AC: It depends on how much caffeine I've had that day. My uncle is Tuck
Andress, one of the world's best fingerstyle guitar players ever, so
genetically, I've tended to be more of a fingerstyle player. The pick is
a new world for me...foreboding, exciting new territory. And it depends
on the guitar. Some guitars beg to be abused, knocked around. Some
require a more delicate approach.

CB: A highlight from an exchange we'd previously had was when you'd mentioned that in high school you did a stint in, and I'm quoting you here 'a maiden/megadeth/metallica cover band'(YES!!). Now, despite the fact that the list of influences on your myspace page doesn't include the names Harris, Mustaine or Hetfield (clearly a mere oversight, clearly) do you think it's possible that that experience may have subconsciously affected the development of your songwriting? If not feel free to lie.

AC: The Metallica documentary on the making of the Black Album has affected me
more than any 8th grade renditions of "Enter Sandman" or "The Trooper"
ever could. Black comedy at it's finest! Truthfully, I've just been
waiting for the right time to throw in the old Hetfield growl and don the
Halford leather.

CB:Your songs are very textured and layered. Is this something that develops throughout the recording process or do you actually hear all those elements in a songs beginning stages?

AC: Some is all part of the grand vision, some is trial and error.
I've found that if I have a clear vision of the song's meaning (lyric,
etc), arranging becomes very easy.

CB: I had said in my original posting that I considered your music to be heavy in its own way. One of the main reasons why I felt this way was because of your ability to create tension. Now tension can be difficult to convey in under four minutes but you have the ability to do this. Is this balance something you're aware of?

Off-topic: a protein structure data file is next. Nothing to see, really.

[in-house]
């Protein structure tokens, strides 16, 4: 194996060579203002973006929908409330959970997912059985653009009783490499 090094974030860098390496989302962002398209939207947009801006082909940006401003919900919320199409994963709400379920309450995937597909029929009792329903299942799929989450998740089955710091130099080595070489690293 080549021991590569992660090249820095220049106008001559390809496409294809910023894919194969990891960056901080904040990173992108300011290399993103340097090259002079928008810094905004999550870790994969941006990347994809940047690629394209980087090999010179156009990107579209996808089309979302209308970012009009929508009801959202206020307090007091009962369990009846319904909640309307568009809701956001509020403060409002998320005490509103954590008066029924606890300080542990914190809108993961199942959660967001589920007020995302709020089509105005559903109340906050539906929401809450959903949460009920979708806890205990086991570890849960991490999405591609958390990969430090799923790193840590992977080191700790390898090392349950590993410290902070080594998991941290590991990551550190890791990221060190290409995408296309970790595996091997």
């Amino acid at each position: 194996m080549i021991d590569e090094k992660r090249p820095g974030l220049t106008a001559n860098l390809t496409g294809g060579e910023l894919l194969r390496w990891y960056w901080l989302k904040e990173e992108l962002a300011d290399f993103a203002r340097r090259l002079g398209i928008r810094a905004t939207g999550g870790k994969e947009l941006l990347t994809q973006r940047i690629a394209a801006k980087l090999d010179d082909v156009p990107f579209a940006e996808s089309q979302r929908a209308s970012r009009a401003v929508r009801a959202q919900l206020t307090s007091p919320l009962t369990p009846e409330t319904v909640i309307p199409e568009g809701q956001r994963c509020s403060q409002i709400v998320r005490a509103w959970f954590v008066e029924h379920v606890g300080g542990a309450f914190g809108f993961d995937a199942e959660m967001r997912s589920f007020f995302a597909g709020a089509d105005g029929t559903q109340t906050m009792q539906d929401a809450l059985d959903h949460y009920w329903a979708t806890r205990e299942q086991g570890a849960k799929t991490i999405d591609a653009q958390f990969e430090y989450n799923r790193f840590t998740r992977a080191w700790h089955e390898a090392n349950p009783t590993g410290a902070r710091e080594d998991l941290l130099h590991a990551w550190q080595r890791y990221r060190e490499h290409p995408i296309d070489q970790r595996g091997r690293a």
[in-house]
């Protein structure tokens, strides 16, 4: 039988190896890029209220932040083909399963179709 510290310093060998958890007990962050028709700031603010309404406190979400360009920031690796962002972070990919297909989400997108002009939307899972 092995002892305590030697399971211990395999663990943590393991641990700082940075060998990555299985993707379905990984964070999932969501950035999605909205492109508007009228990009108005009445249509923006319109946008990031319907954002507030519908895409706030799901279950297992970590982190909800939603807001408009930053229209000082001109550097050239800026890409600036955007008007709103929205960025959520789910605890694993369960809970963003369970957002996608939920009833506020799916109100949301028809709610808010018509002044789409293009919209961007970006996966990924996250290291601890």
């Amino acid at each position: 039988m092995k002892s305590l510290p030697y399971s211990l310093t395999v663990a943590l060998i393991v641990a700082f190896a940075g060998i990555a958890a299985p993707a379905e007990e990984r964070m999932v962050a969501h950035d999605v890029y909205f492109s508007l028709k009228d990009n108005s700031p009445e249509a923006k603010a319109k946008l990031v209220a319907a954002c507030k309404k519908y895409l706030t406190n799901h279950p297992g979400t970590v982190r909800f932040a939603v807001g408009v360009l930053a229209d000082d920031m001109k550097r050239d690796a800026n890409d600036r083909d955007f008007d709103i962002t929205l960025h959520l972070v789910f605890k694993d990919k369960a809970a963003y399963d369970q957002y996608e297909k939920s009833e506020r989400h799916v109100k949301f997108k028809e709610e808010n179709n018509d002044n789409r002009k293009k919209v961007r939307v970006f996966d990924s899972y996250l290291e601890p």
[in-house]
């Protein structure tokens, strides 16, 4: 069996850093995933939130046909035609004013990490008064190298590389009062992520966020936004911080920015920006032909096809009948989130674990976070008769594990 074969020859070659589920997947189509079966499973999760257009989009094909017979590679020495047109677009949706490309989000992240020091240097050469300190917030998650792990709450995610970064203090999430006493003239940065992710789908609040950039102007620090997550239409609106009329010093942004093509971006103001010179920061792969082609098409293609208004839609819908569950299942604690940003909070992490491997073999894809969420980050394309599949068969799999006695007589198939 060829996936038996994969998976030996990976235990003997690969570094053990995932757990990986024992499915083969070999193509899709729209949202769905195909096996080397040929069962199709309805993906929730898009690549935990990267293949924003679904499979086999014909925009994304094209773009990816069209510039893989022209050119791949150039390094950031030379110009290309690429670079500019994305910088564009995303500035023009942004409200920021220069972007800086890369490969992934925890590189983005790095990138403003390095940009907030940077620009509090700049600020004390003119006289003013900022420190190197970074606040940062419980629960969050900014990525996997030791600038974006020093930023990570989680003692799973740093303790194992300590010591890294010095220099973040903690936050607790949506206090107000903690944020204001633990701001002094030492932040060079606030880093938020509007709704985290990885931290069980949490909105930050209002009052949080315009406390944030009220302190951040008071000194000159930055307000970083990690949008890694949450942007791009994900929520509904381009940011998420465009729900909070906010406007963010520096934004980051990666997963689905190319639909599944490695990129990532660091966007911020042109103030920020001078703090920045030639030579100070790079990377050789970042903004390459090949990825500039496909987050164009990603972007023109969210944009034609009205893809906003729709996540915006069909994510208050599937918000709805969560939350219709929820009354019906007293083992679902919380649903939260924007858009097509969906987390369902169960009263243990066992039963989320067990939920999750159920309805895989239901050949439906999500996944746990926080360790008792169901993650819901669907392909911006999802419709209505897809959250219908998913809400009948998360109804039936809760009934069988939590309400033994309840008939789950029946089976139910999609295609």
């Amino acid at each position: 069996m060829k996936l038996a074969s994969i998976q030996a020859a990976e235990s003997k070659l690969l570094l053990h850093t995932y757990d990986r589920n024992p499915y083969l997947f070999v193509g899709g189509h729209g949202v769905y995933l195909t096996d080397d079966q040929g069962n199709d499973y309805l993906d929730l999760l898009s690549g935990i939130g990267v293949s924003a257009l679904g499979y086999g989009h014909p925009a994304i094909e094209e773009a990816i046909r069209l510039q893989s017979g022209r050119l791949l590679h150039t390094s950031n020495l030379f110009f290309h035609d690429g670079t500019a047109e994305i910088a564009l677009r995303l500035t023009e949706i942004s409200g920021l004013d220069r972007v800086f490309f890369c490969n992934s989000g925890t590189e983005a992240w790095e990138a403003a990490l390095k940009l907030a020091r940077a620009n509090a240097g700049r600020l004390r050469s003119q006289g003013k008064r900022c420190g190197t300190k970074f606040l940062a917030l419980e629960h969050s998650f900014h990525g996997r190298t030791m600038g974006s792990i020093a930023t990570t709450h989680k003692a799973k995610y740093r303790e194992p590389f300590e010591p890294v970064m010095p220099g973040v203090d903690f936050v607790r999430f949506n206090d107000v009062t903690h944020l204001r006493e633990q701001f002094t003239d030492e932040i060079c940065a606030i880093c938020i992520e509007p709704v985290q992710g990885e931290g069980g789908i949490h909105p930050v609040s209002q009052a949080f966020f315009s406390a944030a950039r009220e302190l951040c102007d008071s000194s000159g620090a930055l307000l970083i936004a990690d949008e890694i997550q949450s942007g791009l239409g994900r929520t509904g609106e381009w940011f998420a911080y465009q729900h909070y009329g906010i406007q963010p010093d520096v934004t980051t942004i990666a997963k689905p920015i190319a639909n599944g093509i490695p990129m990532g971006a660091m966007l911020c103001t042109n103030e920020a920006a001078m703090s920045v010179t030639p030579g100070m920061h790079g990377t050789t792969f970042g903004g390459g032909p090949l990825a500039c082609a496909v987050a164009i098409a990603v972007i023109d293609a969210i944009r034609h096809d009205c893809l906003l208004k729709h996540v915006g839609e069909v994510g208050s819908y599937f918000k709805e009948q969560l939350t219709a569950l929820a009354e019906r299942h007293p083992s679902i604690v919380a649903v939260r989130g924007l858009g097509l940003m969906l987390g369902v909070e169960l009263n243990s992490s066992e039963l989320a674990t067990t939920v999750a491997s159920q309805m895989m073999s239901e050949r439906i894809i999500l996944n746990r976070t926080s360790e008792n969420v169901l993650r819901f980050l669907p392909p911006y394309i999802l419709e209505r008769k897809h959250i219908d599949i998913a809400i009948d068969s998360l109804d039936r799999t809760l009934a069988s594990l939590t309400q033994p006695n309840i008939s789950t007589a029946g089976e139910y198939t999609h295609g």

AC: I can't say, "people," because maybe I can't speak for everyone, but I
need to freak out once in a while. Right? Tension is only as good as
the release.

CB: Going back to your influences. When my ears hear the song 'All My Stars Aligned' I pick up melodic hints of John Lennon and sonic elements of Brian Wilson, two artists you cite as inspiration. Are these hints intentional or do you think that their styles have been so firmly embedded into you that they are naturally revealed?

AC: I have no qualms about admitting that "All My Stars Aligned" is my love
letter to Plastic Ono band-era John Lennon. I love you, Johnny.

CB: Lastly, is there still a place in Annie Clarks heart for heavy music? If so do you have any examples? Maybe even a song, new or old, that you think rules?

AC: Oh hell yes. It depends on what you mean by "heavy" music. Loud,
distorted guitars? Yes, if the expression behind it moves me. I like
music that scares me and sometimes the scariest words aren't screamed
but whispered with the most frightening intention. Nick Cave's "Red
Right Hand" still gives me chills. Gyorgy Ligeti's music is staggering
and scary as hell. Oh! Some of the most fun I've had was getting
kicked in the shins at a Lightning Bolt concert!

This girl's good, expect to hear more from her.